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Case Report

Cancer Research Frontiers. 2015 Sep; 1(3): 262-267. doi: 10.17980/2015.262

Epstein-Barr virus negative lymphoepithelial carcinoma of parotid gland – a case report with review of literature

Mary Yang1[*]

 1Assistant Professor of Pathology & Laboratory Medicine, UT Health Science Center at Houston, 6431 Fannin Street, Houston, Texas 77030; Department of Pathology, LBJ General Hospital, 5656 Kelley Street, 3PA 93002A, Houston, Texas 77026

 

*Corresponding author: Mary Yang, M.D., FRCPath, FCAP. Department of Pathology, LBJ General Hospital, 5656 Kelley Street, 3PA 93002A, Houston, Texas 77026. Tel: 713-566-5710; Fax: 713-440-1394; E-mail: mary.y.yang@uth.tmc.edu

Citation: Mary Yang. Epstein-Barr virus negative lymphoepithelial carcinoma of parotid gland – a case report with review of literature. Cancer Research Frontiers. 2015 Sep; 1(3): 262-267. doi: 10.17980/2015.262

Copyright: @ 2015 Mary Yang. This is an open-access article distributed under the terms of the Creative Commons Attribution License, which permits unrestricted use, distribution, and reproduction in any medium, provided the original author and source are credited.

Competing Interests: The author declares that there are no competing interests.

Received: August 12, 2015; Revised October 12, 2015; Accepted October 17, 2015.

 

Abstract

Background: Primary lymphoepithelial carcinoma (LEC) of salivary gland is a rare tumor with strong racial and geographical predilection among Eskimos and Orientals in Greenland and Asia, and with strong association with Epstein-Barr virus (EBV). So far, only about 4 cases of EBV negative LEC of salivary gland were reported in the non-endemic area in non-predilected ethnic groups in the English literature. Case report: A 41 year old Hispanic female presented with right parotid mass. Fine needle aspiration of mass showed only lymphoid cells. Incisional biopsy showed anaplastic carcinoma cells with dense stromal lymphoplasmacytic infiltration, consistent with lymphoepithelial carcinoma. In-situ-hybridization (ISH) for EBV-encoded small RNAs (EBER) was negative. Discussion: The author reported a case of EBV negative LEC of salivary gland in a non-endemic area. The observation suggested that EBV may be an important contributing factor, but not a necessary factor in the pathogenesis of LEC of parotid gland. Other factors such as environmental and genetic predisposition may have a contributing role in the pathogenesis of the tumor. Additional studies in non-endemic areas will be necessary to clarify the pathogenesis.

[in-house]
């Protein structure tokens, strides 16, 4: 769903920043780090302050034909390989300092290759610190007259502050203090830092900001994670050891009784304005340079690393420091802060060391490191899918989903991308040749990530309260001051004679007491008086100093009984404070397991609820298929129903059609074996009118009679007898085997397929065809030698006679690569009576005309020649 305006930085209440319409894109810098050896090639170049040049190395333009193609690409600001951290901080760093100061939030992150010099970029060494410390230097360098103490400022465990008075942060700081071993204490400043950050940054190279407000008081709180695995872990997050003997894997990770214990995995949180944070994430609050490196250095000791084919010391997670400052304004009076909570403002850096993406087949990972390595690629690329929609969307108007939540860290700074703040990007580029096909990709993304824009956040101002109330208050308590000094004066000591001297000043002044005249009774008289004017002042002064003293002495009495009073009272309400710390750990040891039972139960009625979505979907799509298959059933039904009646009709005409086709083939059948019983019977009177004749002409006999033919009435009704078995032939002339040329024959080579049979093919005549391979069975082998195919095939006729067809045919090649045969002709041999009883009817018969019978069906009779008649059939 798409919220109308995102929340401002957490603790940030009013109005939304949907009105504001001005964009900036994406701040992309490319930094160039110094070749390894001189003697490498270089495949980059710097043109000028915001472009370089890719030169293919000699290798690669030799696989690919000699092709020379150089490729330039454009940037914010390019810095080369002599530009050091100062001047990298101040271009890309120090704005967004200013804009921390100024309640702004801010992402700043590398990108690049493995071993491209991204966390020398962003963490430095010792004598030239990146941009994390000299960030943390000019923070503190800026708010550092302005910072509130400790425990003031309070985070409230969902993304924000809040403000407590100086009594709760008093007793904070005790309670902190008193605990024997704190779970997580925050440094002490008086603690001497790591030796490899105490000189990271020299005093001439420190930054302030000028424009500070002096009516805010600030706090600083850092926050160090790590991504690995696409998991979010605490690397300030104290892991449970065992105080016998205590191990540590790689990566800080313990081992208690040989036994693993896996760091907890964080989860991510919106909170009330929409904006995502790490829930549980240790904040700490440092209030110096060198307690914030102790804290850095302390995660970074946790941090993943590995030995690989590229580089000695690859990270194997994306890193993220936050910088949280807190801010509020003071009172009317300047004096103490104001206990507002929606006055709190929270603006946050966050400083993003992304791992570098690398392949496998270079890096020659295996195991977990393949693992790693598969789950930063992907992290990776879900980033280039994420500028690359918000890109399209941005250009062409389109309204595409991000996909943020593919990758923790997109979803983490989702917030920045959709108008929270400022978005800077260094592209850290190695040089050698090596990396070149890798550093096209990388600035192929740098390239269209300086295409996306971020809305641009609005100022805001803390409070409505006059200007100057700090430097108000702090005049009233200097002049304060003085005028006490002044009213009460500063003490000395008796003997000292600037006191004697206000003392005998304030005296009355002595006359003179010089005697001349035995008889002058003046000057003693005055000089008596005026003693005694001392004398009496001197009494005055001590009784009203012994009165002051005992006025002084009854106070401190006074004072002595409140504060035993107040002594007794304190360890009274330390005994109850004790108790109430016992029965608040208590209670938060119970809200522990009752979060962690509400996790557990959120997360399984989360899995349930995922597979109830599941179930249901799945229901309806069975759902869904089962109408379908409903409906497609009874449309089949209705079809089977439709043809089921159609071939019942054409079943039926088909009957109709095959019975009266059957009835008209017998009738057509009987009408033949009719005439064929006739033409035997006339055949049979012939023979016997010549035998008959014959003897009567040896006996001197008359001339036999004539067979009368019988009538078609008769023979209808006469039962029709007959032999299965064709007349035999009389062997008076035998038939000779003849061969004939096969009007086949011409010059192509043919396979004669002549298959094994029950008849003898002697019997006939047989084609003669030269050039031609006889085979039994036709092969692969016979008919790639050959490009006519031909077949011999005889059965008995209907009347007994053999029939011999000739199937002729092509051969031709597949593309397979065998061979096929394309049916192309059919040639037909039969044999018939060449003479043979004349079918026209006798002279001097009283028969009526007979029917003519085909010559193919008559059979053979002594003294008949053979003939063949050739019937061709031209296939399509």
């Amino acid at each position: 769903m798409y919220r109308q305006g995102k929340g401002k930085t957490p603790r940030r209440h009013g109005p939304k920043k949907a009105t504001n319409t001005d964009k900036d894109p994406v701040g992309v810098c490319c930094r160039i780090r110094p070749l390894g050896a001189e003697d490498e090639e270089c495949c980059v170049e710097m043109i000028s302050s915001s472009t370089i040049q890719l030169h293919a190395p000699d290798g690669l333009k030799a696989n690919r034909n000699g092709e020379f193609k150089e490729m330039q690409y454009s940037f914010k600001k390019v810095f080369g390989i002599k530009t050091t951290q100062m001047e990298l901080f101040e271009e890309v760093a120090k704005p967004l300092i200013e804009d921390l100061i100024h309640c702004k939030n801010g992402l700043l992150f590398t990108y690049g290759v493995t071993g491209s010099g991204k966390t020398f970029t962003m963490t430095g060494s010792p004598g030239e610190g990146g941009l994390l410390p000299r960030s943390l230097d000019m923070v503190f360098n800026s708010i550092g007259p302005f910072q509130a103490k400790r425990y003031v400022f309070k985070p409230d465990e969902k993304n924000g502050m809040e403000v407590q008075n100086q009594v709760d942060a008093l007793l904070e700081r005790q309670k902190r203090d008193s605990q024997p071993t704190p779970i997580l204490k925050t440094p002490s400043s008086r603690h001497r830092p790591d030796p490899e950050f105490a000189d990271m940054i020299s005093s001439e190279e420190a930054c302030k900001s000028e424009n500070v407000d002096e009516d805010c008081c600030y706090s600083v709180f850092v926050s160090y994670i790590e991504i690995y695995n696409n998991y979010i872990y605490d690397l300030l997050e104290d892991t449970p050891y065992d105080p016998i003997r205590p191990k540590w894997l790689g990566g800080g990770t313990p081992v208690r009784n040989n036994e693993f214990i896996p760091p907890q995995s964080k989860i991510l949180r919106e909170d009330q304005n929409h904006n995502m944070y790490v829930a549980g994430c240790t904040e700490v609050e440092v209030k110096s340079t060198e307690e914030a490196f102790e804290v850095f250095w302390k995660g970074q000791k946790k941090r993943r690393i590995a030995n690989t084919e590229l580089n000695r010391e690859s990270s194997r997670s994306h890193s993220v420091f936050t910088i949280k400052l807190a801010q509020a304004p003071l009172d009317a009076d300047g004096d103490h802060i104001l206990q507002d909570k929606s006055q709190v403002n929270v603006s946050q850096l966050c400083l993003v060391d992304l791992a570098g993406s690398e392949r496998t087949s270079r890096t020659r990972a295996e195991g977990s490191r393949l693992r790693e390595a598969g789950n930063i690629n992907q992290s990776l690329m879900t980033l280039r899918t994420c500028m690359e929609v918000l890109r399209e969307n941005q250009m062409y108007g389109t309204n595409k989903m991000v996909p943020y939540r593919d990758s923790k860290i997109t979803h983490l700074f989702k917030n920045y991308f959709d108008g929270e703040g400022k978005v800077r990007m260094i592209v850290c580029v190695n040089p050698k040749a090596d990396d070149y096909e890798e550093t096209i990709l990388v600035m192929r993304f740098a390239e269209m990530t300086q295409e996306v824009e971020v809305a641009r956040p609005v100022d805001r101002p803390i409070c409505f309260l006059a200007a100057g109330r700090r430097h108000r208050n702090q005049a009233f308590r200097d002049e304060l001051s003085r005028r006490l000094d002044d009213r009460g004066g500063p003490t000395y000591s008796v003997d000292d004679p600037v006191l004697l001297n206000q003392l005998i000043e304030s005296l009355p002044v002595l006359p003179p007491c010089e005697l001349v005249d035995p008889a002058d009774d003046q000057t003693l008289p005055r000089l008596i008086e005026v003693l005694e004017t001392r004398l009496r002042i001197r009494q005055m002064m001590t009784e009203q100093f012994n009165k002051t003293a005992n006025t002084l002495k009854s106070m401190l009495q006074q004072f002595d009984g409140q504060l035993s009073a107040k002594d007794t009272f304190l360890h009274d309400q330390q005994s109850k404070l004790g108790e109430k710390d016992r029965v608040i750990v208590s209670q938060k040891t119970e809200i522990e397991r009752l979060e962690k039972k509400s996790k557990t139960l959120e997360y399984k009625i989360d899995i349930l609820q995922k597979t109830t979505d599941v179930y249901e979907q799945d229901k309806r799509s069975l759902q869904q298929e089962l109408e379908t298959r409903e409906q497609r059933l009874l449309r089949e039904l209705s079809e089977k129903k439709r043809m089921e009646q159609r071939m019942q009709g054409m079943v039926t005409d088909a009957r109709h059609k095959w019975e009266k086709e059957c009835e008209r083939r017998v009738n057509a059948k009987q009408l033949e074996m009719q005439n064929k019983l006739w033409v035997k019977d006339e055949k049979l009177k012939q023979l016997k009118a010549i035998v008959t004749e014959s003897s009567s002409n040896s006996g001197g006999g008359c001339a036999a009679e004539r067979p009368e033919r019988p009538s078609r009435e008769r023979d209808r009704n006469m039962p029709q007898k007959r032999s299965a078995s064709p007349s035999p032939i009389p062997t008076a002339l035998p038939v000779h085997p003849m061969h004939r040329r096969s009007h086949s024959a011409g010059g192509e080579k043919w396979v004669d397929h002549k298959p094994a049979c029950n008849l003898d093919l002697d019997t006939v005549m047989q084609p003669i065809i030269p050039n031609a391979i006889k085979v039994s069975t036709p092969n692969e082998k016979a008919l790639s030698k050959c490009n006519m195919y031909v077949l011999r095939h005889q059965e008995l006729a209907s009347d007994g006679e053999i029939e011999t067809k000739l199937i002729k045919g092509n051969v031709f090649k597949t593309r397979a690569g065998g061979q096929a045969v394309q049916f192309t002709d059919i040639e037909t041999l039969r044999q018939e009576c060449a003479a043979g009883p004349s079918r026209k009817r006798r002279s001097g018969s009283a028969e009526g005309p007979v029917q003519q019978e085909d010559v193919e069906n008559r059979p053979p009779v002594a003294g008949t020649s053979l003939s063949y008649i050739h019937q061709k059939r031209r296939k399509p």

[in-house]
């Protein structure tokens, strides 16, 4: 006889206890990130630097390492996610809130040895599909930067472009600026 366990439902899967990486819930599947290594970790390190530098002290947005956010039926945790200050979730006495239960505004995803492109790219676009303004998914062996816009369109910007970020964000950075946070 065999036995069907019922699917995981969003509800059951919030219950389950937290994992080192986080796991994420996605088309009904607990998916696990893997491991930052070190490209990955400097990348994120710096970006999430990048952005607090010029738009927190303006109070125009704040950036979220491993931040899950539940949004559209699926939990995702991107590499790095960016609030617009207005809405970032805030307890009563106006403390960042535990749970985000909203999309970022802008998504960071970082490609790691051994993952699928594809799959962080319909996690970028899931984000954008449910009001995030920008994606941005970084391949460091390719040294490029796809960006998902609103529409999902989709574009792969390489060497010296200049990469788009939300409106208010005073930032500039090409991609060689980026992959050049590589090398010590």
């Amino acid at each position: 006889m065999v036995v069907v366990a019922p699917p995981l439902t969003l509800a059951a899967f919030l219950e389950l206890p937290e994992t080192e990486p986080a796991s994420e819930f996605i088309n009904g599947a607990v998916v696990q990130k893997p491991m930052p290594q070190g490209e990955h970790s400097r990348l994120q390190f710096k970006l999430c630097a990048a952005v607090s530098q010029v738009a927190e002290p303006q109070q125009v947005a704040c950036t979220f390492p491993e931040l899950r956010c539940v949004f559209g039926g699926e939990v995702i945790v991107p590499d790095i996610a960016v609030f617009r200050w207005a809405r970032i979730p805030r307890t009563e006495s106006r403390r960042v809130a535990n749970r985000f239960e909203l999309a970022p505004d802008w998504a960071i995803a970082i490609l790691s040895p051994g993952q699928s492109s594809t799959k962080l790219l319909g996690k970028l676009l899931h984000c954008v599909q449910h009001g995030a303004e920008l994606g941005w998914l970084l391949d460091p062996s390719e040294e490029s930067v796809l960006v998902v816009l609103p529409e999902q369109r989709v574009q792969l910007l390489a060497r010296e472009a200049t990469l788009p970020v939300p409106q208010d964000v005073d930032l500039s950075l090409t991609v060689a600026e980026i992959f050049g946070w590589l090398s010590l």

Key words: lymphoepithelial carcinoma; parotid gland; Epstein-Barr virus (EBV); parotid tumor

 

Introduction

Primary lymphoepithleial carcinoma (LEC) of salivary gland is a rare tumor characterized by islands of anaplastic carcinoma cells with dense benign stromal lymphoplasmacytic infiltration. The tumor mainly involves parotid gland with rare reported cases of submandibular gland involvement. About 90% of all parotid tumors are benign. LEC accounts for about 0.4% of all malignant salivary gland tumors and about 1.4% of malignant major salivary gland tumors [1]. Its prevalence has a strong racial and geographical predilection among Eskimos and Orientals in Greenland and Asia. Previous reports showed a strong association of the tumor with EBV [2, 3]. Only a limited number of cases are reported outside the endemic areas or predilect ethnic groups. The author reports a case of EBV negative LEC of parotid gland in a Hispanic female patient.

 

Case Presentation